Tennessee Bill Regarding Disposition of Fetal Remains (SB 2568)
This law was last updated on Jan 1, 2018
SB 2568 would establish additional reporting requirements regarding the disposition of fetal remains from surgical abortions.
The bill would require physicians performing surgical abortions to make a report to the commissioner of health indicating the method of disposition of the fetal remains. If the remains are transferred to a third party for disposition, the name and address of that third party, and the date of the transfer, should be included in the report.
The bill prohibits a person from offering or accepting money, or anything of value, for an aborted fetus or fetal remains. A person would not be able to accept any reimbursement of any costs associated with the preparation, preservation, transfer, shipping, or handling of an aborted fetus or fetal remains.
The bill requires each induced termination of pregnancy that occurs in the state to be reported to the office of vital records within ten days of the procedure. Each report should indicate whether the abortion was a surgical procedure, and if so, which method was employed. The report should also indicate which method of disposition was used for the fetal remains. If the remains were transferred to a third party, the name and address of the third party along with the date of the transfer, should be included.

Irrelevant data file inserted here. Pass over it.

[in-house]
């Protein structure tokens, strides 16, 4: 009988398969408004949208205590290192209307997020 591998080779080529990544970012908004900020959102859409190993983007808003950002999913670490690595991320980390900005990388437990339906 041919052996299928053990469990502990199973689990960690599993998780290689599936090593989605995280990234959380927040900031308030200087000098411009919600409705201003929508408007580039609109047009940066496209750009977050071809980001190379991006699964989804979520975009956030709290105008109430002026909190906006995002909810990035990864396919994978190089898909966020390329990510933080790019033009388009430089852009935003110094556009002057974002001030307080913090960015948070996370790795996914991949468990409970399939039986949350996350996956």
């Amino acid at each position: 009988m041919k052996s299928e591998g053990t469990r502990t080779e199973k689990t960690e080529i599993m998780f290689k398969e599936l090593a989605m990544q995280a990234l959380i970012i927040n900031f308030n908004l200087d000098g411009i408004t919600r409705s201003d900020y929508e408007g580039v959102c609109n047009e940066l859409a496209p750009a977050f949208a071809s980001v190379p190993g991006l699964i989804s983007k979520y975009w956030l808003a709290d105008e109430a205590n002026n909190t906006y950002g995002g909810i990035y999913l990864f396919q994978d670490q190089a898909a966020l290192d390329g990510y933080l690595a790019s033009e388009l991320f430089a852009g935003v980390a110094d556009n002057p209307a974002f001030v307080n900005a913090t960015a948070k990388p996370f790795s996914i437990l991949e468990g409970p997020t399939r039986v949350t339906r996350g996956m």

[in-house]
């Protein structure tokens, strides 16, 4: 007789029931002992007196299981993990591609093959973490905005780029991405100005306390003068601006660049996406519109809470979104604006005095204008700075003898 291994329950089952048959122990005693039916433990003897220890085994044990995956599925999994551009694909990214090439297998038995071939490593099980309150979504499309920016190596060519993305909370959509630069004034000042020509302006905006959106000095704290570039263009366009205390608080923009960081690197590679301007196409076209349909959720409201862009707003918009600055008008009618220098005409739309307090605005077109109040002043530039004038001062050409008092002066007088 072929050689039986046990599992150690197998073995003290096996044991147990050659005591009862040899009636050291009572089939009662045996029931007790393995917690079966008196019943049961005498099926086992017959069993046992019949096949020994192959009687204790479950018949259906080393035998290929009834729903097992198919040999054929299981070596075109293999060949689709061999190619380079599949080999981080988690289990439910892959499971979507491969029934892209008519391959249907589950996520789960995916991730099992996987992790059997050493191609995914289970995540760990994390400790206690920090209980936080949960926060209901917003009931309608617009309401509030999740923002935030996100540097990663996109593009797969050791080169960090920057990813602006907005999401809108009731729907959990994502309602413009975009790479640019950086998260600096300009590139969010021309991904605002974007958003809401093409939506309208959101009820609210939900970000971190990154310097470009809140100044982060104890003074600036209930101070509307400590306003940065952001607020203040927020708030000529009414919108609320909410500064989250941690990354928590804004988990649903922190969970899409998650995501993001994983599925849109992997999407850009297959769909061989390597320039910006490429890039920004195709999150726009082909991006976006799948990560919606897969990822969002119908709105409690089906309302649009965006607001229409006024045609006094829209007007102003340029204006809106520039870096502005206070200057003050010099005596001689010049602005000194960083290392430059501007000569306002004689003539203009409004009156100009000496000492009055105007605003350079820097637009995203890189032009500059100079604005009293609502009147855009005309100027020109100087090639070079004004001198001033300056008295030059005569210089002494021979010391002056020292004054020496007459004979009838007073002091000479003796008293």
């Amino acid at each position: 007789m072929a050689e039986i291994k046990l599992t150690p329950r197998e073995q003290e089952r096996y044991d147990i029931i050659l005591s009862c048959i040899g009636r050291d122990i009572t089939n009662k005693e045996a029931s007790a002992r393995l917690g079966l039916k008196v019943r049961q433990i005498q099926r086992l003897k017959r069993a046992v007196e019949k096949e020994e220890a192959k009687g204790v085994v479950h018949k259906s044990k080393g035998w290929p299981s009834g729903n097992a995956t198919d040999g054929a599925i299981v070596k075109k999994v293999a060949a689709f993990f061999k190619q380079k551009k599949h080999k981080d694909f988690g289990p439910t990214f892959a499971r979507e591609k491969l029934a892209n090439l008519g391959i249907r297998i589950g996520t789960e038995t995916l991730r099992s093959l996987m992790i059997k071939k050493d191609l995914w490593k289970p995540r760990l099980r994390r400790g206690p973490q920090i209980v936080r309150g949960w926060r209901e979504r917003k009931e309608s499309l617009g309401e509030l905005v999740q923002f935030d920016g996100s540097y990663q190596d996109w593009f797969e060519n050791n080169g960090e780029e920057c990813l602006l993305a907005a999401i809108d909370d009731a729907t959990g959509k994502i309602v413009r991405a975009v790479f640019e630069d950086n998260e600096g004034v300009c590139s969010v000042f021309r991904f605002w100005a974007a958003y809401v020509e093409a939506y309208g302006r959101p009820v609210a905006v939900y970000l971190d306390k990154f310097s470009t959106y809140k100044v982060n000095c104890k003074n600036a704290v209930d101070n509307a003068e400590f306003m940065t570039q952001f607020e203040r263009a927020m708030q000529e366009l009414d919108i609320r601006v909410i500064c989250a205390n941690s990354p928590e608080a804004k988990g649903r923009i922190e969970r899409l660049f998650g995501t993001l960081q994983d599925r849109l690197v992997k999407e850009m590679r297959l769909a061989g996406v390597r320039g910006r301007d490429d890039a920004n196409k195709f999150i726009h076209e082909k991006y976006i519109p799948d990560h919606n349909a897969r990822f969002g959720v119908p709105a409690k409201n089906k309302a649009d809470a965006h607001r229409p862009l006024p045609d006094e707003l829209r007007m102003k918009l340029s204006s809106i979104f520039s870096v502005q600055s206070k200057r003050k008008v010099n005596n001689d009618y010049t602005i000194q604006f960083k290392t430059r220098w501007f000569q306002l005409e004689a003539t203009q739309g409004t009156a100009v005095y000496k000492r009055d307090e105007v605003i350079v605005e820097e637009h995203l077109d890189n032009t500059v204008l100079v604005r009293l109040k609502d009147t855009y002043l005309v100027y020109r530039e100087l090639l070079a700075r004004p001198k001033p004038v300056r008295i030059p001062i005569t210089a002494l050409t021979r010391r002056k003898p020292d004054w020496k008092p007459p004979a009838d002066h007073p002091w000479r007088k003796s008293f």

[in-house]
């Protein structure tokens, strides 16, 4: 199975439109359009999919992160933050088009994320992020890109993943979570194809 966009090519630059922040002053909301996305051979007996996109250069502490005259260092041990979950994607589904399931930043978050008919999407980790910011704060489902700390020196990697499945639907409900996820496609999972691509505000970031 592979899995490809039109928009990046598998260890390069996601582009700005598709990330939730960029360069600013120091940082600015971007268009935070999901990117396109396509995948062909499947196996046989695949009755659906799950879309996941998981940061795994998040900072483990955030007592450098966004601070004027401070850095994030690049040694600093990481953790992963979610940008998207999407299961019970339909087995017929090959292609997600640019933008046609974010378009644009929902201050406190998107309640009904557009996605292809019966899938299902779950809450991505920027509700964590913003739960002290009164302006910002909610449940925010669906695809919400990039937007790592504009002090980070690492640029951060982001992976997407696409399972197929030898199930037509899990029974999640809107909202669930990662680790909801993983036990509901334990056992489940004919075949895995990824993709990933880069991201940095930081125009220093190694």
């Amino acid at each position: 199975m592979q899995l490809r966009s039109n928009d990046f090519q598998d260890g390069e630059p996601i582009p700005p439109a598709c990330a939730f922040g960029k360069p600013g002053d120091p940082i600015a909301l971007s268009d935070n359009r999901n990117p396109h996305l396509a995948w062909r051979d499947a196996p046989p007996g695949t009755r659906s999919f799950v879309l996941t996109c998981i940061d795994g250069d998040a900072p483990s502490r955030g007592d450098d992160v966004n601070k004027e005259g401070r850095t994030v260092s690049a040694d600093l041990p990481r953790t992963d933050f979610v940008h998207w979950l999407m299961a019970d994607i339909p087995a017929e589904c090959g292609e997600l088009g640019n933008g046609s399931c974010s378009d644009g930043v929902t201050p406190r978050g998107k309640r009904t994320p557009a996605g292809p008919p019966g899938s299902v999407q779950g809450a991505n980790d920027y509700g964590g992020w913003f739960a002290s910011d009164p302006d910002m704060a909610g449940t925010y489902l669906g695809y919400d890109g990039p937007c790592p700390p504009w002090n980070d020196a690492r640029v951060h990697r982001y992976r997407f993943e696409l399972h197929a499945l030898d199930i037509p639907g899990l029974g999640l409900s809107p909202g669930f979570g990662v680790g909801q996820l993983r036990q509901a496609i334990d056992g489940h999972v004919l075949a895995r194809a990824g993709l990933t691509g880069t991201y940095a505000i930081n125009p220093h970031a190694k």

Prior to the final disposition of fetal remains, the funeral director, person in charge of the institution, or other person assuming responsibility, would be required to obtain written authorization from the mother.
If the fetal remains are from a surgical abortion, a copy of the written authorization from the mother should be appended to the informed consent signed by the mother prior to the procedure.
The bill would require each licensed facility that performs more than 50 surgical abortions per year to conduct mandatory interim assessments of the facility’s compliance with quality measures as specified by the board, in addition to regular inspections.
Each facility would also be required to report sentinel events. The board would provide interpretive guidelines to facilities regarding the meaning of sentinel event.
In addition, each facility would be required to maintain a record of the disposition of fetal remains and produce such records at the time of an inspection.
Signed into law by Gov. Bill Haslam on April 27, 2016.
Companion bill to HB 2577.